“Chevrolet didn’t bother to finish the back of the engine because it sits right against the cowl in the Corvette,” Tony Arme reveals. “That makes a huge gap between the engine and the 1963 cowl so we made a filler panel to close it off.” They also retained things like the stock manifolds and heat shields to maintain a factory feel (and the power figures suggest it doesn’t impose any real-world penalty, either). “We made panels to hide a few things on the inner fender panels but we left some things out in plain view to maintain kind of a factory feel,” he adds. The exhaust gasses pass through a pair of 50-series Flowmaster mufflers. Only this pair is now one after Gregg Grisham cut the adjoining walls and welded the two together. “We were really worried that it would screw with the sound but it didn’t,” Arme noted. Greg gave the assembly a factory feel by welding C7-series exhaust tips to the outlets. The muffler’s location meant the crew had to cut the area just below the license plate for the tips to emerge.

The body remains largely stock save for some vents made from aluminum stock with stainless mesh and fasteners on the hood, the cowl and the sail panels. Formed aluminum rocker panels replace the ribbed rocker inserts. Rain isn’t much of a threat in Arizona so they removed the wiper assembly and shaved the bosses. They also shaved various badges from the body and replaced the front turn indicators with anodized-billet velocity stacks, each with its own mesh screen.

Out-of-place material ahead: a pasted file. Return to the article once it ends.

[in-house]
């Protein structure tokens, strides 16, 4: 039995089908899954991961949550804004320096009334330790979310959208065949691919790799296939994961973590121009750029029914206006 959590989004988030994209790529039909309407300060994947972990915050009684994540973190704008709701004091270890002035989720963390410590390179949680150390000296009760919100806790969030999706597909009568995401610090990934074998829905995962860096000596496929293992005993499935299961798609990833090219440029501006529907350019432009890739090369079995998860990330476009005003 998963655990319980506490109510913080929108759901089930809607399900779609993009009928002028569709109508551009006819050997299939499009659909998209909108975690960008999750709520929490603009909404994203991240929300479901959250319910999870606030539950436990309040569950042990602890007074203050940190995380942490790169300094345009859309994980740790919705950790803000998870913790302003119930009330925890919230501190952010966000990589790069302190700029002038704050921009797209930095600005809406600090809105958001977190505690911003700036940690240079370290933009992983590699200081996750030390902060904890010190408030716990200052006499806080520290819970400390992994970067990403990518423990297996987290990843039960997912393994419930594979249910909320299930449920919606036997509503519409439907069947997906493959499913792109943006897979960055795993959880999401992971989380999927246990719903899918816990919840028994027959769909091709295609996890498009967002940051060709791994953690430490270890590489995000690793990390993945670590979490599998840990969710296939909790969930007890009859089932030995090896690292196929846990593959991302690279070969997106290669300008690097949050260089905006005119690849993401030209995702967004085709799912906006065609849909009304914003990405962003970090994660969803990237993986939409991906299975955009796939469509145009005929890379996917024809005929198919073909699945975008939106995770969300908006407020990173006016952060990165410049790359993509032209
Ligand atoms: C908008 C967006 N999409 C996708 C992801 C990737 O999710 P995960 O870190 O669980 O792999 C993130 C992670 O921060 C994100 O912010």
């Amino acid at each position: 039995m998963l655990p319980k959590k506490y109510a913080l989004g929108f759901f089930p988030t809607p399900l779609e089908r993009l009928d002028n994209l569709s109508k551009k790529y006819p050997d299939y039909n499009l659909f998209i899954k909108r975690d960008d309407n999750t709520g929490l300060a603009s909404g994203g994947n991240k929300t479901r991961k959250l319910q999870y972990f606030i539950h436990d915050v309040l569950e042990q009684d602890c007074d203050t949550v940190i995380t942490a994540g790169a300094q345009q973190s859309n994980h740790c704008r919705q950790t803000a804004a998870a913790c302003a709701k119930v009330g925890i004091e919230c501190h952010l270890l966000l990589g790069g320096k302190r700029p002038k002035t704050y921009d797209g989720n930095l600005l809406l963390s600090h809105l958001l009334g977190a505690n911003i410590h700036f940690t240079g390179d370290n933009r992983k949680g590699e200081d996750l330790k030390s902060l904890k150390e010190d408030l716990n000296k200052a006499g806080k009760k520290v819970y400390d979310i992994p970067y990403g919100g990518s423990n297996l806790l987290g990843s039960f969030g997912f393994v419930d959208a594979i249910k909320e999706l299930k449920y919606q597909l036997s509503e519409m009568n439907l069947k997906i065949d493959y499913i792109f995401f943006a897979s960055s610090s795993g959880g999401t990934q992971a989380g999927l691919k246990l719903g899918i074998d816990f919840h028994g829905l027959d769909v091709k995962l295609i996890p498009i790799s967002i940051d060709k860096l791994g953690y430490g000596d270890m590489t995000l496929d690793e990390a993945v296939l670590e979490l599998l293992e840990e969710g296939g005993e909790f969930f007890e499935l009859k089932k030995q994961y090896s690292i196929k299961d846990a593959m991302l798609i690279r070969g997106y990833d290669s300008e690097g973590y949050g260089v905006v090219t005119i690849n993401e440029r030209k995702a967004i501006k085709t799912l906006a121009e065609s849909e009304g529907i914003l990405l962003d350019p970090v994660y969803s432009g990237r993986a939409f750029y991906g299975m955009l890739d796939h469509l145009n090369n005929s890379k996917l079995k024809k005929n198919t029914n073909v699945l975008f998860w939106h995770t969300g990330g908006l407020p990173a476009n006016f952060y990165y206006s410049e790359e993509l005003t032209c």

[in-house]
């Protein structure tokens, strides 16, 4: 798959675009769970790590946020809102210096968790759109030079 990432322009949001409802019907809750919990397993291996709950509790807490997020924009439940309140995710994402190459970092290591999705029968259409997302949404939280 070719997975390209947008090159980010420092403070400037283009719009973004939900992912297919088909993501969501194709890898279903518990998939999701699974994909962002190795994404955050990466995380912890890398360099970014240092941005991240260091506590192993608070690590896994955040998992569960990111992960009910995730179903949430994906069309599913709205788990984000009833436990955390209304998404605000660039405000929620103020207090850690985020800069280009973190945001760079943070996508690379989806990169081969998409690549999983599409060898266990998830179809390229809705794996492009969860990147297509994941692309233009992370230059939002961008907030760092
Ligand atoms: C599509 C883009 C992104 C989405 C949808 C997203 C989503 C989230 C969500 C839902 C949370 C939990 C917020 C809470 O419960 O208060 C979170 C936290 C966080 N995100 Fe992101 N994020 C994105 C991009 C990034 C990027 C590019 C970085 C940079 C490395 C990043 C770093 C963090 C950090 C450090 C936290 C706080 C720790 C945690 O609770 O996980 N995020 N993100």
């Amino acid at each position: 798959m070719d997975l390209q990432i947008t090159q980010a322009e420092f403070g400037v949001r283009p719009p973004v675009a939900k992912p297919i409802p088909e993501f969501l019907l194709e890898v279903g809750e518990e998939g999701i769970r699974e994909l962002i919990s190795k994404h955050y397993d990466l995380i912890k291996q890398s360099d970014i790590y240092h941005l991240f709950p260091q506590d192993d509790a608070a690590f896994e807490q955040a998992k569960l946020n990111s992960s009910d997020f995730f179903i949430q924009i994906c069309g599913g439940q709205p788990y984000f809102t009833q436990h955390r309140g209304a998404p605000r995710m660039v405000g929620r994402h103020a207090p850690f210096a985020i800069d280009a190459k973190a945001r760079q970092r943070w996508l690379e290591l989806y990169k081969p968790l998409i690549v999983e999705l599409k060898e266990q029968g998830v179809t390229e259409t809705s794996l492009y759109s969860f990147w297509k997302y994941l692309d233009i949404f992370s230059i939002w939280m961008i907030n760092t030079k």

Joe Perkins at American Tradition in Mesa, Arizona, shot the coupe in a PPG formula of GM’s Victory Red. Per Arme’s instructions he replicated the stinger stripe, carrying it to its logical conclusion at the back of the tapered bustle.

Glenn Kramer at Hot Rod Interiors by Glenn in Phoenix wrapped the entire interior in black leather and suede. He reshaped the seat inserts for an aggressive brick pattern and punched it with stainless grommets, each with a stainless mesh backed by red leather. He also wrapped the dash, using the same French-seam motif that he used on the rest of the interior. He also clad the floor in Wilton wool carpet.


Kramer re-covered a Billet Specialties Formula D-shaped wheel in the interior’s leather with a red apex stripe then mounted it to an ididit column. Classic Instruments made the gauges in a late-model likeness with the Corvette flags. Kramer also made a suede boot for the Lokar shift stalk protruding from the tunnel. A Parrot joystick behind it controls an MKi9200 head unit in the center console. Tony Arme and Gregg Grisham made the provisions for the rest of the Rockford Audio system, a network that includes a five-channel amplifier which drives two 5 1/4-inch component sets in the dash center, two more in the sail panels, and a 12-inch R-2 subwoofer in the cargo area.

Some may find it a little strange or maybe even self-important that this car’s owner would want to remain anonymous. But after attending car shows in corporate magazine shirt, even I can testify to the value of a little anonymity in our overexposed world. Regardless of what anyone else thinks, as long as he’s willing to share his car with us, I say he’s okay by me.

Photography by the Author